The basic chemistry inside your motorcycle engine is to take petrol, break it up and then allow the carbon to combine with oxygen in the air to form carbon dioxide (CO2), and the hydrogen to combine with oxygen to form water – releasing energy in the process. But how much of each do you need?
Petrol is complex, but it has a basic structure of four carbon to 10 hydrogen atoms. Each such unit when burned would make four CO2 molecules and five water molecules, consuming 13 oxygen atoms in the process. If you stir in the weight of each type of atom, you get a weight ratio around three of oxygen to one of petrol.
Only about 20 percent of air is oxygen, the other 80 percent – mostly nitrogen – is just an inert filler as far as an engine is concerned. Therefore, the optimum air-fuel ratio is approximately 15 of air to one of petrol. In practice, sometimes you need it richer – during starting, for example, when the engine is cold and fuel condenses in the intake manifold. You also want a slightly rich mixture at full throttle/high rpm because it limits maximum temperatures and flame duration inside the cylinder, and helps prevent some of the bits in there burning out.
You can easily tolerate a slightly weaker mixture for cruising and enjoy the benefit of a better consumption. Achieving this at all throttle positions and over the full engine-speed range is not as simple as it might seem. Up until relatively recently, carburetors managed to do the job but emission control, fuel economy, performance and economic factors are leading to the deployment of electronic fuel injection on more and more motorcycles. A fuel injection system has two basic functions: measuring mass airflow and metering fuel accordingly. Let's have look at both of these aspects in turn.
Early electronic injection systems sensed airflow by having a spring-loaded vane in the induction system and measuring the deflection of the vane. This was a bit complicated since it also involved measuring air temperature to get its density. The engine controlled did the sums to multiply air speed by density to get mass airflow. That's not a problem, but the real drawback of a vane is that it's an expensive moving part that has to be made precisely and it can gum up. It also partly obstructs airflow and therefore limits efficiency and power to some extent.
A better and more precise way to measure mass airflow directly is to pass the airstream over a fine platinum wire that is heated by an electric current. The air passing over the wire cools it, reducing its resistance and causes it to take more current. The magnitude of the current forms forms a signal proportional to airflow. Apart from accuracy, the benefits include no moving parts and almost zero obstruction of the airflow. The wire is quite delicate though, so air-filters are an absolute must with these systems.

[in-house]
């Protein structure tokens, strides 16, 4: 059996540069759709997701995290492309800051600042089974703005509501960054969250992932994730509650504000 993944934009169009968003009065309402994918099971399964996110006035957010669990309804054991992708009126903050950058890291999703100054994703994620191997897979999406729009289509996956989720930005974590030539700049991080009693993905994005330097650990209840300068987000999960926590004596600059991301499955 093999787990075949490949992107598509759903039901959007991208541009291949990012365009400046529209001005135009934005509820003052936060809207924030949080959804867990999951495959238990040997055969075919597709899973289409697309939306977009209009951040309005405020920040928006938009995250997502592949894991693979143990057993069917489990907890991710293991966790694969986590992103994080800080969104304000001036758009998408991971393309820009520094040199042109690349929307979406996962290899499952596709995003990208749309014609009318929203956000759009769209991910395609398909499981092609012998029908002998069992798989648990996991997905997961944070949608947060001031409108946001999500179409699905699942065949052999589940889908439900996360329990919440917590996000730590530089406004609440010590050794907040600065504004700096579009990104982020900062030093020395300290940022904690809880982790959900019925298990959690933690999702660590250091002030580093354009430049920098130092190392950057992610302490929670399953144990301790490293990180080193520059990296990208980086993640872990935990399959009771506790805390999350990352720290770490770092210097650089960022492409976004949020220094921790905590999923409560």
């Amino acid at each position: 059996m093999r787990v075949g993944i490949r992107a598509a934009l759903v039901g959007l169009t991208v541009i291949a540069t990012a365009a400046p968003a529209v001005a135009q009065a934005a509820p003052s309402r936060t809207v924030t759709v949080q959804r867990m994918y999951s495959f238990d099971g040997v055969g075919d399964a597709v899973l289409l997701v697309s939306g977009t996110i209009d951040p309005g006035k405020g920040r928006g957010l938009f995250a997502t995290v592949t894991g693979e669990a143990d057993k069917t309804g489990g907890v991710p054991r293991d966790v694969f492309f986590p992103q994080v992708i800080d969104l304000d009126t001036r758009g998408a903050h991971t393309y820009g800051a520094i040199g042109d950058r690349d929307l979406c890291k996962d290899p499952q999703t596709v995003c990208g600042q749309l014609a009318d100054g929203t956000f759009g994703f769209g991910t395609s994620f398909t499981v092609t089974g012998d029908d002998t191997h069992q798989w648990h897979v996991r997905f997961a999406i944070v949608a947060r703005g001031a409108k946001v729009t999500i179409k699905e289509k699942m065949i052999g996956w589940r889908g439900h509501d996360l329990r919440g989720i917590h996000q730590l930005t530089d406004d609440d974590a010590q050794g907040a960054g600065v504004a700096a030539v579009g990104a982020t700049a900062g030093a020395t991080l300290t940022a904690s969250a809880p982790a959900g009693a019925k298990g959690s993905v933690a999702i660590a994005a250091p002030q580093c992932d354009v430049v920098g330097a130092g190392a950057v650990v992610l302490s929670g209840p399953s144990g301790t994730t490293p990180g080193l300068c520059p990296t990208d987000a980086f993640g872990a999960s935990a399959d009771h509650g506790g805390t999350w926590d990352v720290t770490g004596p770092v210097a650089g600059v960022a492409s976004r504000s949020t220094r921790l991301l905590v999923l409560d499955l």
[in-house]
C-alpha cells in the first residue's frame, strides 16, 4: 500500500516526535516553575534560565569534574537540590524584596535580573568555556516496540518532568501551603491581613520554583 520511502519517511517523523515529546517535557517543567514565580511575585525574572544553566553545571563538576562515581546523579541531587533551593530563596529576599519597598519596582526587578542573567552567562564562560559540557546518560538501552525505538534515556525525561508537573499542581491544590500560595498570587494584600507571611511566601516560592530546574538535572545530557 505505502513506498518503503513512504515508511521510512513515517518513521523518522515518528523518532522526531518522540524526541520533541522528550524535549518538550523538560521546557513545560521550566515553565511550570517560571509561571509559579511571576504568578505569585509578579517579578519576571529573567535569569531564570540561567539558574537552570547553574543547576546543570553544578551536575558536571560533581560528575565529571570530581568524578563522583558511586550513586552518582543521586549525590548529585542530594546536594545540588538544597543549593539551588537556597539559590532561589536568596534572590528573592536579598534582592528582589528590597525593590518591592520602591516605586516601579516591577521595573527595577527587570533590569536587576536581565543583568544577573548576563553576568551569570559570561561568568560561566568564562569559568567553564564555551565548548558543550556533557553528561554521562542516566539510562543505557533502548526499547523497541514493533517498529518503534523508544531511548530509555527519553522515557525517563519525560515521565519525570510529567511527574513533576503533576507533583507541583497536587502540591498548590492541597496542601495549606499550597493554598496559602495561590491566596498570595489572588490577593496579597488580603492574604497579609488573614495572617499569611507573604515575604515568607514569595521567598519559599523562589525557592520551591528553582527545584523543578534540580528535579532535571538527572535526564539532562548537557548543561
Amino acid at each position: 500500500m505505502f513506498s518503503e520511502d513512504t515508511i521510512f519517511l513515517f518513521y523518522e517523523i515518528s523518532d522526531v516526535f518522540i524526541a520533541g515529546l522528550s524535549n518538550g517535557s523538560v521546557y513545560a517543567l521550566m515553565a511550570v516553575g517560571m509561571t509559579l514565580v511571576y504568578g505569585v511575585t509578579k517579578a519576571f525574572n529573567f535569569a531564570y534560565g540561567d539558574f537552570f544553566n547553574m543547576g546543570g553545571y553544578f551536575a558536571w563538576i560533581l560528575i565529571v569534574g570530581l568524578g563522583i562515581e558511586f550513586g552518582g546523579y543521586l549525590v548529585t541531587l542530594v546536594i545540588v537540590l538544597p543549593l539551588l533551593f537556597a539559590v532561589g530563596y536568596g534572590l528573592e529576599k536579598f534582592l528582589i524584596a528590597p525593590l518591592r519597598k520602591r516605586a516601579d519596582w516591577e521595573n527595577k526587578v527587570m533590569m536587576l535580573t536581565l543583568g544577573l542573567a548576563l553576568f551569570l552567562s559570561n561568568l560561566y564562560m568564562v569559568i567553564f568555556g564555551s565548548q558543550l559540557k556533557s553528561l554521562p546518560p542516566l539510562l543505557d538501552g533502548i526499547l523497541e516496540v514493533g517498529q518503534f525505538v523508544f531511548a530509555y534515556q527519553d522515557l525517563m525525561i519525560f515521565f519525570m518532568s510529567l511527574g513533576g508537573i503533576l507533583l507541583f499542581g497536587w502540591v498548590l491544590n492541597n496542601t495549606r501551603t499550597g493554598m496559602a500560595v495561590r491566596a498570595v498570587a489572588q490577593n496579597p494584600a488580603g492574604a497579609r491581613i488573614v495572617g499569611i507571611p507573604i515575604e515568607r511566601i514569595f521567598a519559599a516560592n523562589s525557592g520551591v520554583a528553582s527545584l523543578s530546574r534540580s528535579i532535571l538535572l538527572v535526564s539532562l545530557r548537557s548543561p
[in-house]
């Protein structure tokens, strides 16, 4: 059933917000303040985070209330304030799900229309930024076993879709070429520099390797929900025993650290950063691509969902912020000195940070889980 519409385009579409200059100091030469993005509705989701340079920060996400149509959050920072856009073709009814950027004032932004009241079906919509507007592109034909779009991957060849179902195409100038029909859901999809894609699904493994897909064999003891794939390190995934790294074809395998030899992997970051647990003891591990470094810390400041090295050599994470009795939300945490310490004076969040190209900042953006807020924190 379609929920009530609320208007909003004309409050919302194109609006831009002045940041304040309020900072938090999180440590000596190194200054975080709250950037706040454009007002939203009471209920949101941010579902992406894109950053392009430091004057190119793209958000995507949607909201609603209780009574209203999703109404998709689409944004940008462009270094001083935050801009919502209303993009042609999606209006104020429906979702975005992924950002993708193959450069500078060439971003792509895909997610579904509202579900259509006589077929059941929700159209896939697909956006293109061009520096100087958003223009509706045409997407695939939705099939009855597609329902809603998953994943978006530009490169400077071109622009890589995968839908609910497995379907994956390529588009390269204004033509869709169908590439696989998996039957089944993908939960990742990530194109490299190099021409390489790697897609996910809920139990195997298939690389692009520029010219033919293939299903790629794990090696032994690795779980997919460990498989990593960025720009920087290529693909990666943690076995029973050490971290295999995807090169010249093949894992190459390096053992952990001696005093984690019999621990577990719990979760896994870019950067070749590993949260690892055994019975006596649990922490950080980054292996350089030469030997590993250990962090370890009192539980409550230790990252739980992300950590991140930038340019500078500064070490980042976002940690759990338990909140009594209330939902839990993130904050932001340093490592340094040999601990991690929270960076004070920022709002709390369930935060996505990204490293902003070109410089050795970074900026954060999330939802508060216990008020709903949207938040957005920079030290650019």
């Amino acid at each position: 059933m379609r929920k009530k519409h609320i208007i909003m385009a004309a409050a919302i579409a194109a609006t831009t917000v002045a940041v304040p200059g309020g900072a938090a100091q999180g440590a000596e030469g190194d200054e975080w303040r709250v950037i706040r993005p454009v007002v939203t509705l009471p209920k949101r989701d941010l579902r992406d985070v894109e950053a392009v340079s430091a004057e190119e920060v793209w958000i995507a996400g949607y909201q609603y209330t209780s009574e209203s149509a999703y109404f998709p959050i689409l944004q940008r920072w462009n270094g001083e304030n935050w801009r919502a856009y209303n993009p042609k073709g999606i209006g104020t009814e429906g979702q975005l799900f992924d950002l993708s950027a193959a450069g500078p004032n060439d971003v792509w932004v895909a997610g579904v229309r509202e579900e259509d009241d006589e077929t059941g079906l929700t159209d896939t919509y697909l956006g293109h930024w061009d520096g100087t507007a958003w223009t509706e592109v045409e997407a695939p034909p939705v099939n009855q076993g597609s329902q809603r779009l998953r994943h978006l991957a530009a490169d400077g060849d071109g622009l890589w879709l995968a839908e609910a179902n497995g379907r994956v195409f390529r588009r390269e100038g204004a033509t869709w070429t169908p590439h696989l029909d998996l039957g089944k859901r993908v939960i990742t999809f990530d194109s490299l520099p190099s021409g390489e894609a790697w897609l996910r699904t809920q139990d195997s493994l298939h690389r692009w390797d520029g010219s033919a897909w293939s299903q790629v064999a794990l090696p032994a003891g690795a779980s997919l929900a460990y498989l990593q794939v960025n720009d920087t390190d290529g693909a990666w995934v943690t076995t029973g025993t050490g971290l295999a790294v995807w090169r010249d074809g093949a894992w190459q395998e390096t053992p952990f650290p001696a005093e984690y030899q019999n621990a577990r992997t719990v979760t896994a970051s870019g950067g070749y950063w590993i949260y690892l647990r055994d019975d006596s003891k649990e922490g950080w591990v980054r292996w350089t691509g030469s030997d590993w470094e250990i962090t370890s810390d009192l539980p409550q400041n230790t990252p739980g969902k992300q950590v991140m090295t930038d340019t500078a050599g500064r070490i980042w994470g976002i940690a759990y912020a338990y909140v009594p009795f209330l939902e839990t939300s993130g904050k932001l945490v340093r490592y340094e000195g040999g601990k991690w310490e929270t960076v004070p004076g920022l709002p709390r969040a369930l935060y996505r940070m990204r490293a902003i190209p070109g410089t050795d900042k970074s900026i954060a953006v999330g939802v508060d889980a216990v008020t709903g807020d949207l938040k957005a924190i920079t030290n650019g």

Some more recent systems simply measure pressure difference either side of the throttle body, throttle position and inlet air temperature. These measurements can then be looked-up by the motorcycle in a table stored inside the engine control unit (ECU) of measured airflow from test engines. These Manifold Air Pressure (MAP) sensors have the benefit of being easy to package – they can be mounted anywhere and just connected by hoses to the manifold.
How about metering? That's the simple part really. All you need to do is supply fuel at a constant pressure to the injection nozzles in the engine inlet ports. The nozzles have needle valves that are opened by little, build-in solenoids (electromagnets that move a mechanical actuator). The important point is that the injector has only two states – fully open and fully closed, there is nothing in between. Fuel metering is then just a matter of controlling how long the injector is open.
Fuel pressure is typically quite high, around five to 10-bar, so the plumbing definitely needs to be kept in good shape. The characteristic fast-slow noise from the fuel pump on an injection-equipped motorcycle when you turn on the ignition comes from the fuel system building up to working pressure.
The link between the measuring and metering functions is the ECU. It's a specialized computer that calculates injector opening periods and timing based on mass airflow and a whole host of other inputs from sensors – engine temperature, throttle position, engine speed and crank position being the principal ones. This allows automatic cold start enrichment, idle speed stabilization, rev-limiting and over-run fuel cut-off as simple, software-driven functions. The computations inside the ECU are a combination of direct calculation and look-ups from stored data from test engines in standard form. These are both amenable to tweaking, for more performance at the expense of fuel economy, for example, by swapping controller chips. Just to make it more fun, engine controllers usually also control ignition timing based on the same sensor inputs.
This is all very clever, but it is still what's called an open-loop system – basically a dumb computation of fuel metering according to simple sensor input predicting what will happen in the engine.
The final tweak in the latest systems is to measure actual combustion characteristics by looking at the amount of oxygen in the exhaust, and fine-tuning the fueling based on that.
It's easy to think of electronic fuel injection as a performance-related innovation but, these days, it's as much about minimizing emissions, maximizing fuel economy and lowering production costs as anything else.